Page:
Thursday, May 25, 2006

Rookery: From the Observation Deck

Wood Stork hatchlings and parent. Sometimes I use PowerPoint (business presentation software) as an assist to my zoom. For some reason, it creates less pixilation than either MS Paint or MS Photo Editor when I enlarge my photo images. Still, you can see a bit of pixilation here from the "stretching."

By far and away the highlight for me of our trip was the St. Augustine Alligator Farm and Zoological Park's rookery. A comment left on Flickr prompts me to say this: the close-ups here were all taken with a 12x optical zoom, from a boardwalk set above an alligator-filled swamp. Anyone trying to get too close to the nests would have become a fine meal for the reptiles below.

The birds were free to come and go as they pleased. On our approach to the farm (Mary and I walked there from our hotel) I spotted a wood stork flying out of the park and across Anastasia Blvd. in search of nest-building materials.

The alligators are, in effect, bodyguards to the birds, protecting them from predators....

Wood Stork (Mycteria americana) and young. Says the University of Georgia's Savannah River Ecology Laboratory, "Wood storks are the largest wading birds that breed in North America; they nest 60 feet off the ground in cypress trees in wetland areas of Georgia, South Carolina and Florida. Only three other species in the world are similar to wood storks; two live in Southeast Asia and one in Africa."

Wood Storks were listed on the U.S. Fish and Wildlife Service's Endangered Species List in 1984. Between the 1930s and 1980, development, habitat destruction, and other factors had reduced their population from more than 60,000 to about 4,500 breeding pairs.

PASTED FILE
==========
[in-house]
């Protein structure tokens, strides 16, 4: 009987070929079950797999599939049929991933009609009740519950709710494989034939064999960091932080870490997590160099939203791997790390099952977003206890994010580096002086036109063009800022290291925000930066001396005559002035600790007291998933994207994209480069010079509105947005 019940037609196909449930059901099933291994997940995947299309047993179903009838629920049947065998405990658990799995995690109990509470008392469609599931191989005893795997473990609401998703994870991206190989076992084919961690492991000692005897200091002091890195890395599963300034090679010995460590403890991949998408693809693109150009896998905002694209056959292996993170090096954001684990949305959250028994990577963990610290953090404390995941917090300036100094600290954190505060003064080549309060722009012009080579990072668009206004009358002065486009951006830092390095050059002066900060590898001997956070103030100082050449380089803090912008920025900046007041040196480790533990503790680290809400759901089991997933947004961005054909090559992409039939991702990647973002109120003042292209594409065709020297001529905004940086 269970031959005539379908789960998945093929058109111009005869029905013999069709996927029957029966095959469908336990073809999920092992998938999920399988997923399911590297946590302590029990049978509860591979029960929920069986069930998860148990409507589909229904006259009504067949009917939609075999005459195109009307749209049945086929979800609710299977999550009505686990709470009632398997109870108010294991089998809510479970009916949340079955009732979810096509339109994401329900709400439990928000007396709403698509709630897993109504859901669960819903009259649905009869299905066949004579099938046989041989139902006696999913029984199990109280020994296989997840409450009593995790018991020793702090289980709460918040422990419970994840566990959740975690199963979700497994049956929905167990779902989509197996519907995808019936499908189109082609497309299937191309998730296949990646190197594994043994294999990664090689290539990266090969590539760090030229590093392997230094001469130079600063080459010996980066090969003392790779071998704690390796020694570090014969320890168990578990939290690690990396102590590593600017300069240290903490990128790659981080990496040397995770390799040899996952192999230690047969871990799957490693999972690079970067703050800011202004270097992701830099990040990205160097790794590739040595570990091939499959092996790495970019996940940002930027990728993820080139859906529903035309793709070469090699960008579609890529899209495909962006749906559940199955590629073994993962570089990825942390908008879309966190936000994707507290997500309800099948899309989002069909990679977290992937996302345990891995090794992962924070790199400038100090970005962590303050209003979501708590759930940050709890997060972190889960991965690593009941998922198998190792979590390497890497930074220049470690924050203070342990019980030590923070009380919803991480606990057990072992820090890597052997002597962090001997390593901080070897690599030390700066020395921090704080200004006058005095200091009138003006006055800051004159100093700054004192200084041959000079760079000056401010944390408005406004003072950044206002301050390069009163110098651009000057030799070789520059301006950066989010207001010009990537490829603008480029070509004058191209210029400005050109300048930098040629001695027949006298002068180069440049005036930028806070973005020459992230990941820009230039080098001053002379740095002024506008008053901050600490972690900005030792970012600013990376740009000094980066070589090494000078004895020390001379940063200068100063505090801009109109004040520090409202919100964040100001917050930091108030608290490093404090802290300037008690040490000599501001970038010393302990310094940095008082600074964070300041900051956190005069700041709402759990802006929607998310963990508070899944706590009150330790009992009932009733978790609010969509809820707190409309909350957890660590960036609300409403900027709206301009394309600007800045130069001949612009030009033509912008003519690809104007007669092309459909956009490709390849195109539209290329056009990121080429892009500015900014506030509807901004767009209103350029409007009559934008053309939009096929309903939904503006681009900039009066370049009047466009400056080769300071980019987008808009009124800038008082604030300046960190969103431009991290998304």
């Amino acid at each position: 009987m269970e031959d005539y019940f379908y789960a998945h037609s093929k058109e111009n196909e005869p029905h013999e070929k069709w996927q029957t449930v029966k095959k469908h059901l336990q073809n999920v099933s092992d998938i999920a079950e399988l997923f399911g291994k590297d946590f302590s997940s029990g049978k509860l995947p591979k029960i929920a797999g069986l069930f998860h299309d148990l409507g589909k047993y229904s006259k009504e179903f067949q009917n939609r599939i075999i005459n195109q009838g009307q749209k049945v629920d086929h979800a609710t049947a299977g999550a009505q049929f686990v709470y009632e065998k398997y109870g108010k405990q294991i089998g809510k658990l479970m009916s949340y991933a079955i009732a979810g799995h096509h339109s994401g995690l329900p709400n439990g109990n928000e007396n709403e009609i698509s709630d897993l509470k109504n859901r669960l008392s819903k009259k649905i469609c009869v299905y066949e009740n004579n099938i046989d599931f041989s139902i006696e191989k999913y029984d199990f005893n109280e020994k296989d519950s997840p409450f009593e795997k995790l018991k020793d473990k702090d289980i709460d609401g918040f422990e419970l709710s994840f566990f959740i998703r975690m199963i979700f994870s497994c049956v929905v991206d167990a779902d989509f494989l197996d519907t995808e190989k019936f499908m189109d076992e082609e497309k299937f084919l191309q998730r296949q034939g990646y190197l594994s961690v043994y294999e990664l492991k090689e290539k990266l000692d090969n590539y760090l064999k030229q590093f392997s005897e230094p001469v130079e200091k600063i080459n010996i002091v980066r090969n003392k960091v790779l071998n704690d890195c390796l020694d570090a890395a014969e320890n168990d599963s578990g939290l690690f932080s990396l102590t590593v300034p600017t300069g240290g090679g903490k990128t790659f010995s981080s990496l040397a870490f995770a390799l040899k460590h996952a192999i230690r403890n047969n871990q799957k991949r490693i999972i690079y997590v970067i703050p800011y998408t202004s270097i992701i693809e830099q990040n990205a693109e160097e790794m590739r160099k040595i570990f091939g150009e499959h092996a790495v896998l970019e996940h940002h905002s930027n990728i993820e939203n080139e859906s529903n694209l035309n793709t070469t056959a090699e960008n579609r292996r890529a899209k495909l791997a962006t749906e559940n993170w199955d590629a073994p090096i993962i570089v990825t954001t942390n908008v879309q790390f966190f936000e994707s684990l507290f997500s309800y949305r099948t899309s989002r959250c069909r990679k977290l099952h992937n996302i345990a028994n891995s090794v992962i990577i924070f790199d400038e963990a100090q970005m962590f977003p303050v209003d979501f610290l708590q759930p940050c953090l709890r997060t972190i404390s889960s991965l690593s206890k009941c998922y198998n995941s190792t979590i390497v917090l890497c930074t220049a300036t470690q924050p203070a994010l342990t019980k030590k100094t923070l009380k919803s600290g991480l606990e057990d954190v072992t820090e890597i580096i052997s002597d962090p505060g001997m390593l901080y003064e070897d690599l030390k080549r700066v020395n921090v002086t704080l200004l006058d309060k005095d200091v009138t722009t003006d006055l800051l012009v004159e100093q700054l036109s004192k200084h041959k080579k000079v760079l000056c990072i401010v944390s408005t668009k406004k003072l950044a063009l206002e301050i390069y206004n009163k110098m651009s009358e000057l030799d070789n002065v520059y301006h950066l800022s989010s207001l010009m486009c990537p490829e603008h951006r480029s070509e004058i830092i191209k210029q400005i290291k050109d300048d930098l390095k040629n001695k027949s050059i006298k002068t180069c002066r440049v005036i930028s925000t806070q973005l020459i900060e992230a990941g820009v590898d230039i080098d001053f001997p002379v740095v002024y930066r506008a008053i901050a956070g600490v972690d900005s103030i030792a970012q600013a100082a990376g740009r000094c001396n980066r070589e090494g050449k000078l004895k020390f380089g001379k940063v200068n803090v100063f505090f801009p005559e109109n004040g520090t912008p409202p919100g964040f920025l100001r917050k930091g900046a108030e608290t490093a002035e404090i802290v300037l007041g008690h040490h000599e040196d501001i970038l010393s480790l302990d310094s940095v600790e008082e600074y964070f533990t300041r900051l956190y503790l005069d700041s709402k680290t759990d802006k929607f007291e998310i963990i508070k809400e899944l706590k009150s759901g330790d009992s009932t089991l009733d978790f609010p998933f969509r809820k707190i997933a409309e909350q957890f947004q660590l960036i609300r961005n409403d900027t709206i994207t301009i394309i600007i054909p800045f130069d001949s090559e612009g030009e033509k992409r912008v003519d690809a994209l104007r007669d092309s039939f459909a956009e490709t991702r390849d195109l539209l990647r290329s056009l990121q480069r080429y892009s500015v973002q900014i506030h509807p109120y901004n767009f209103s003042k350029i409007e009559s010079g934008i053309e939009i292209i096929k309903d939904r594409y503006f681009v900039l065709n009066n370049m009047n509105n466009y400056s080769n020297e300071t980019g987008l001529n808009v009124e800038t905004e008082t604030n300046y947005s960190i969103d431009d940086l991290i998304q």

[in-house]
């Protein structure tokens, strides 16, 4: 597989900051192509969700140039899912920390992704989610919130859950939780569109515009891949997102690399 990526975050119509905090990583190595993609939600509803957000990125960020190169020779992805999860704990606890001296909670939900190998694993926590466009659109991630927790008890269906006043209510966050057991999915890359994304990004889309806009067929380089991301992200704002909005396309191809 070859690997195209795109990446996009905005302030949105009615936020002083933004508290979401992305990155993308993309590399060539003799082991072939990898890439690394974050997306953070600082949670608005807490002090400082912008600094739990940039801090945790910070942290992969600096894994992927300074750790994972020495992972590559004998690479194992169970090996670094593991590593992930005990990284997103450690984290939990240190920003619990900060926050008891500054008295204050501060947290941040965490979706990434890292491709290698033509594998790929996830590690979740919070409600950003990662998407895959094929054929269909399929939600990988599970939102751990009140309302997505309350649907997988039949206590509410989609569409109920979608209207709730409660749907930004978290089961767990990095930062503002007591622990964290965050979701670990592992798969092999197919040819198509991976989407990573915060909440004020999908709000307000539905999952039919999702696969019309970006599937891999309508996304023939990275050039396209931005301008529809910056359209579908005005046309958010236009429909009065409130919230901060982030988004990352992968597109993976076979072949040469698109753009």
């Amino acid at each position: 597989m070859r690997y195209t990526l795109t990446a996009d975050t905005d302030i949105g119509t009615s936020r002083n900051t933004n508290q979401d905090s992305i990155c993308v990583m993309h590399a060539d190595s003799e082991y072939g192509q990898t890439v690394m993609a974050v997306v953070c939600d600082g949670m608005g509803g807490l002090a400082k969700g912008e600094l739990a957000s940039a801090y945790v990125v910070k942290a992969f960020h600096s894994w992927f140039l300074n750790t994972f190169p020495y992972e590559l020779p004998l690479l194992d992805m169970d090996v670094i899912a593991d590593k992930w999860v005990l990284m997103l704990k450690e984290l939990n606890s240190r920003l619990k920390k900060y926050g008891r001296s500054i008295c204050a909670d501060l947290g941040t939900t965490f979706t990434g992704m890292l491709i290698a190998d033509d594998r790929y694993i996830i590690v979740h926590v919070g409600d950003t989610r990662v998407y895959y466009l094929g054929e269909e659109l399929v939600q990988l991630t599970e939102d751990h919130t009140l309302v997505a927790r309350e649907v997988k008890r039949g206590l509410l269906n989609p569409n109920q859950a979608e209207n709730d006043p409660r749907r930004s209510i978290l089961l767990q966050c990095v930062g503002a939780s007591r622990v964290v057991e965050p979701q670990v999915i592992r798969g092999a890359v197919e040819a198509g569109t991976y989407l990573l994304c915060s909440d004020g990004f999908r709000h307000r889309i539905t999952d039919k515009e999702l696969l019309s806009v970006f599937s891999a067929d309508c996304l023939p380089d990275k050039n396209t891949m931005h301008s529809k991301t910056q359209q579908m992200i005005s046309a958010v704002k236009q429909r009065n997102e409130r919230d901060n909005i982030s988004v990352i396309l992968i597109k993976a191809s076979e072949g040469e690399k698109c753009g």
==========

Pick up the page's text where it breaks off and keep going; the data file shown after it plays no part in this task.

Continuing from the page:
The trees where these storks nest (and, below them, Great Herons) are set well back from the boardwalk's observation deck, which is outfitted with a magnifying viewer. They comprise my most distant shots of the lot.

Wood Storks are up top. Below a Great Egret (Ardea alba) stands guard over her chicks. The Great Egret can be distinguished from the Great White Heron by the color of her legs: black instead of the heron's yellow.

According to the Cornell Laboratory of Ornithology, "the Great Egret is found across much of the world, from southern Canada southward to Argentina, and in Europe, Africa, Asia, and Australia. It's the largest egret in the Old World, and thus has garnered the name Great White Egret. But in the Americas, the white form of the Great Blue Heron is larger and warrants that name. In the United States, the Great Egret used to be called the American Egret but that was hardly appropriate, since the species range extends beyond America and indeed farther than other herons....Plume hunters in the late 1800s and early 1900s reduced North American populations by more than 95 percent. The populations recovered after the birds were protected by law. No population is considered threatened, but the species is vulnerable to the loss of wetlands."

More Wood Storks and Great Egrets.

Great Egret and young.

Great Egrets.

Storks and Egrets, wide shot.

I believe this shot was taken without any zoom, judging from the portion of park plaque at lower right. The bird in flight is a wood stork who, during the estimated couple of hours we were there, kept flying back and forth, bringing material to the nest.

Next: Shots from further down the boardwalk.


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